You might be tempted to think that a writer deserves a break once he or she has finished a project. I don’t really think so, though. Writing is a habit. And there’s no reason to kick a habit in the shin once it’s started to pay off.
So I started my next book already. It’s neat to stand here, staring out at the ocean of blank pages to fill.
It’s scary, too.
I’ve got amazing plans and visions and ideas. A billion of them. They’re everywhere. And they scare the shiong mao niao out of me.
Sitting down to write a book is like deciding to procreate. It’s generally a pretty easy process to get started. But it’s a terrifying one to see through. Getting ideas is as easy as having sex. But turning those ideas into a good and true story is as hard as raising a son or daughter to fulfill all the infinite and beautiful possibilities they are born with.
So, yeah, I approach this new book with a healthy amount of trepidation.
But if writing a book is scary because it’s like raising a kid, then it’s exciting for the same reason.
My kids are wild. Ask anyone who knows them. They are bursting with personality and ideas and that wild, creative spirit that makes them little snapshots of God. And they have hardly even begun to show the world what they’re really capable of. I try to guess what they will turn into, and I can’t. Sometimes I think it’s blasphemy to even try. So I sit back, tweak things here and there, and let them run free.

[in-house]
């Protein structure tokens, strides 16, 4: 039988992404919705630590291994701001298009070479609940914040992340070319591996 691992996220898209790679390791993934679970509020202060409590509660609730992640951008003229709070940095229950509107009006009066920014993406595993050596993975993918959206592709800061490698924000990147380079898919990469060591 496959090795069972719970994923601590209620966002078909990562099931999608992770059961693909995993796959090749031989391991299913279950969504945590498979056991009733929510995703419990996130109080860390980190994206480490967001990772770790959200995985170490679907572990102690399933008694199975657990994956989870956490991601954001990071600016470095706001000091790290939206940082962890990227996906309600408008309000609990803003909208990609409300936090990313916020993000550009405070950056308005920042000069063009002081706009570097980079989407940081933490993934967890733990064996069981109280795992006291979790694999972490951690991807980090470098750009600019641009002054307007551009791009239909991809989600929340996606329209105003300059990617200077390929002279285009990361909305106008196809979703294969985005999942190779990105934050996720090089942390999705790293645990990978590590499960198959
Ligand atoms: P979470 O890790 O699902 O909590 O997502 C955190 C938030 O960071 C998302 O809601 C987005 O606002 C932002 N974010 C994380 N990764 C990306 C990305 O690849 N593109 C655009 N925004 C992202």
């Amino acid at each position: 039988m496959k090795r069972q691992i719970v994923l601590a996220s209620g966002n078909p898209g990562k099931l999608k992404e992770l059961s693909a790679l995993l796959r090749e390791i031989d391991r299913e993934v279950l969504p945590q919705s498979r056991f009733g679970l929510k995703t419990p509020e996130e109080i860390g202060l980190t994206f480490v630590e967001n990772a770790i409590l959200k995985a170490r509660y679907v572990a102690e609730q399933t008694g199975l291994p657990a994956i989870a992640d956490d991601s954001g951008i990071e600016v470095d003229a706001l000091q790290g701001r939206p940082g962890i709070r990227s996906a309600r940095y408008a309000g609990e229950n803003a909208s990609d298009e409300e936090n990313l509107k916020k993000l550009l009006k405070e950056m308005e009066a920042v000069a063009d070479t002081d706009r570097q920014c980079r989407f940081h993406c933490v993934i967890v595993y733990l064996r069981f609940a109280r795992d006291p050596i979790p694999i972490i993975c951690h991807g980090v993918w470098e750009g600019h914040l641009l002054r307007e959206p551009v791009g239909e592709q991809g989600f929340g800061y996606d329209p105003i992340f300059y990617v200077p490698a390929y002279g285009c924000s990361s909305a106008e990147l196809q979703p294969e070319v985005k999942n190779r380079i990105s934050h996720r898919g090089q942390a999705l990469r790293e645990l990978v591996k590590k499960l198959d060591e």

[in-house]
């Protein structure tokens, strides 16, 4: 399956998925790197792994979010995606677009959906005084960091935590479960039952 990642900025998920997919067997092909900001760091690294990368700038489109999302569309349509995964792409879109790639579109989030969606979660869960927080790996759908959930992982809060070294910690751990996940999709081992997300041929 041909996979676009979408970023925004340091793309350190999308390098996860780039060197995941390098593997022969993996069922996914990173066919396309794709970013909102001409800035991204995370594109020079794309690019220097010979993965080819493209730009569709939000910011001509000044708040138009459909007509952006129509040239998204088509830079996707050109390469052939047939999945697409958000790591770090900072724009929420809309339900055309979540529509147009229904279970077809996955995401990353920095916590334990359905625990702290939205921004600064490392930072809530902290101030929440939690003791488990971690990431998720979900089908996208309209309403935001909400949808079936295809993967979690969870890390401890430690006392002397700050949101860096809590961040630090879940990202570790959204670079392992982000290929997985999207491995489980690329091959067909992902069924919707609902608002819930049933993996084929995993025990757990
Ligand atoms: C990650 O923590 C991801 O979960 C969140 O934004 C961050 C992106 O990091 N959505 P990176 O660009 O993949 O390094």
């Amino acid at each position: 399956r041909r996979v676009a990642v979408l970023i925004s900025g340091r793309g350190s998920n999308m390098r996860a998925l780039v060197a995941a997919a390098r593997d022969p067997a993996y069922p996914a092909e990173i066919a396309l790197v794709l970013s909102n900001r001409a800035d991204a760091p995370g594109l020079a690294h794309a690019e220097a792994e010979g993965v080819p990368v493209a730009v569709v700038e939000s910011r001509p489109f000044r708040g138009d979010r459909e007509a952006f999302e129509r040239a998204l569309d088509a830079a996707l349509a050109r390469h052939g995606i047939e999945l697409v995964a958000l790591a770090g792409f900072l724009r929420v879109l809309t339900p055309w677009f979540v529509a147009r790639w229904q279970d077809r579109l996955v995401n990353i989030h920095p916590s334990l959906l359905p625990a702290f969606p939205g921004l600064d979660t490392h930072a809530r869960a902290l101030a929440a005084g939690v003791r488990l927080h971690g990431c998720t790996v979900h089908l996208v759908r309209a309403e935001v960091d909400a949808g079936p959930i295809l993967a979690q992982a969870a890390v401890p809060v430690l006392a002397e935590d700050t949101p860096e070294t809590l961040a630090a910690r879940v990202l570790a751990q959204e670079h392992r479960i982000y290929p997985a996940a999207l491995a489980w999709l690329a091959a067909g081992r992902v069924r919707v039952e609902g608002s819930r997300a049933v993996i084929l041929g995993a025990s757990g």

Starting a novel is like that. The idea was mine. The initial acts were mine. And I retain control even as the story progresses. But, in the end, it goes wherever it wants. And I’d be a fool to hinder it.
So I stand on the brink, looking down at a virgin world, and wonder what will grow there when I start plowing and planting. It scares me, because I could screw things up royally. But it excites me, too, because the possibilites are endless. And I know, deep down, that if I just let the story be what it is, it’ll turn out fine.